Visiting Jerusalem, New York Governor Andrew Cuomo on Sunday decried the recent wave of anti-Semitic acts in the United States as “reprehensible” and vowed his state was employing “extraordinary measures” to combat the phenomenon.
During his quick trip to Israel, Cuomo made his first comments following the toppling of headstones at a Jewish cemetery this weekend in Brooklyn.
It followed a series of vandalism attacks at Jewish cemeteries, including one in Rochester, New York, and more than 120 bomb threats to Jewish organizations in three dozen states since early January. In New York City alone, ant-Semitic hate crimes nearly doubled in the past year.
Cuomo has described his one-day visit as an act of solidarity in the face of the uptick of anti-Semitic incidents in the US.
Speaking at Jerusalem’s Yad Vashem Holocaust Memorial museum, Cuomo said the incidents “violated every tenet of the New York State tradition.” He said the state has posted rewards and put together a special police unit to address the incidents.
“New York State by its definition is a celebration of diversity, it accepts all, we believe in the spirit of inclusion and we live by discrimination of none. New York’s principles are built on a rock. They will not change and the political winds will not change them,” he said, alongside President Reuven Rivlin at the museum’s Hall of Remembrance.
Hineni: I am here. I have been here before. I will be here again. Our relationship is enduring.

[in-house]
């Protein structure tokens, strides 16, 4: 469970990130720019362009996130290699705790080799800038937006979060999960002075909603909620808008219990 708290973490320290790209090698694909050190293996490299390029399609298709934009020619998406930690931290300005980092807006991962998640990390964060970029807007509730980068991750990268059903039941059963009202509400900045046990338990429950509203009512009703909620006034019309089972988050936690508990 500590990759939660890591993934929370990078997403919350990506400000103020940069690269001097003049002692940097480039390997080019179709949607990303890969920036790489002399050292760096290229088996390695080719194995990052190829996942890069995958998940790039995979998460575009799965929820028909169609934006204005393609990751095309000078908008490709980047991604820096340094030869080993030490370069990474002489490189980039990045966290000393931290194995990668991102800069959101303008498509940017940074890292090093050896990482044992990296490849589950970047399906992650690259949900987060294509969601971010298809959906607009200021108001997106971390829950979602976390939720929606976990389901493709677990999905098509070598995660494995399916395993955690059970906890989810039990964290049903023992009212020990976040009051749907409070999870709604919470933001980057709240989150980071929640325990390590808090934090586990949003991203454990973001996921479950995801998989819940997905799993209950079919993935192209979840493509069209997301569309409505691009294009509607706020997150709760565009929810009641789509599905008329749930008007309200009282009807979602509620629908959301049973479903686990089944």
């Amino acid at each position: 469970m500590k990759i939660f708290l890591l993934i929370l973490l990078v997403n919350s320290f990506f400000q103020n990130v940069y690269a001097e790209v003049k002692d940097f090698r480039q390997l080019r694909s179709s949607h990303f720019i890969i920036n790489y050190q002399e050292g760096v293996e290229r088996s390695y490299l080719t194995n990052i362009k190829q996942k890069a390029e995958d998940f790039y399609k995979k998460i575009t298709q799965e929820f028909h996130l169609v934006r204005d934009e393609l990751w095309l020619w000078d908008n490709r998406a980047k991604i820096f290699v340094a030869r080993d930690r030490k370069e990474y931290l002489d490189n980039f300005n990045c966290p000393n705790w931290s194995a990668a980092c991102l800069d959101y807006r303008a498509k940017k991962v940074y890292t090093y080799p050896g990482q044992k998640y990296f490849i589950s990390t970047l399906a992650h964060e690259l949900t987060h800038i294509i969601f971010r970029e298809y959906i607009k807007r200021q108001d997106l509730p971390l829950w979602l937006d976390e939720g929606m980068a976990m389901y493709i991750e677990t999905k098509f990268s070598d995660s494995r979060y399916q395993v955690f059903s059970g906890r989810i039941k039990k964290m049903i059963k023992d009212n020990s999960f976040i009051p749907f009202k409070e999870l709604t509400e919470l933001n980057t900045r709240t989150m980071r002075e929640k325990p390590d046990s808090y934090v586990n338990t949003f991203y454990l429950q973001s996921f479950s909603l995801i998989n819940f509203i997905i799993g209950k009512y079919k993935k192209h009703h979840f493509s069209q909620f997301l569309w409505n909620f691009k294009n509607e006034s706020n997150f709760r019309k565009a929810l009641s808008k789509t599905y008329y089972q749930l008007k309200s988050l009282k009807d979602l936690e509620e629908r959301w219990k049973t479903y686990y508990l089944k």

— Andrew Cuomo (@NYGovCuomo) March 5, 2017
“You must live by the rules that an abuse to one, and an affront to one, is an affront to all, and that large fires start as small fires, and we must have zero tolerance for any abuse or discrimination on any fellow human being,” Cuomo said.
“To the people of Israel, I say that these acts of anti-Semitism will not be tolerated. New York State has reacted aggressively with extraordinary measures.”
Rivlin in his remarks underscored to Cuomo that the US must always remain a safe place for Jews.
“In the time of the Holocaust, few places were safe for Jews. The United States was a rare island of safety. We can never, ever, let that change,” Rivlin said.
The president said Cuomo’s visit to Israel was “an extremely important signal that the US people and government will not let anti-Semitism win.”
Cuomo’s trip comes just days after New York police announced that anti-Semitic incidents were up 94 percent in New York City over the same time last year.
The figure is part of a 55% increase overall in the number of hate crimes in the city as compared to the same time last year.
Through the first two months of 2017 and as of last week, 35 anti-Semitic incidents were reported, compared to 18 through February 2016
The New York Police Department’s hate crimes division on Sunday said it was investigating the toppled headstones at Washington Cemetery in Brooklyn.
About 100 headstones were recently overturned in a Jewish cemetery in Philadelphia. That came about a week after a similar crime in Missouri. In Indiana, an apparent gunshot fired into a synagogue Tuesday has drawn the attention of the FBI.
Cuomo, who last visited Israel in 2014, said his brief visit would also focus on economic development, technology and security collaboration with Israeli leaders. The expedition is paid for with state funds through a 2015 initiative for trade missions to Mexico, Canada, Italy, China, and Cuba.
Cuomo, who returns to New York Monday, will also meet Prime Minister Benjamin Netanyahu, tour the Western Wall and attend a security briefing at Jerusalem’s Old City Police Headquarters. He’ll also host a New York State-Israel Economic Development working lunch with Jerusalem Mayor Nir Barkat.
JTA contributed to this report.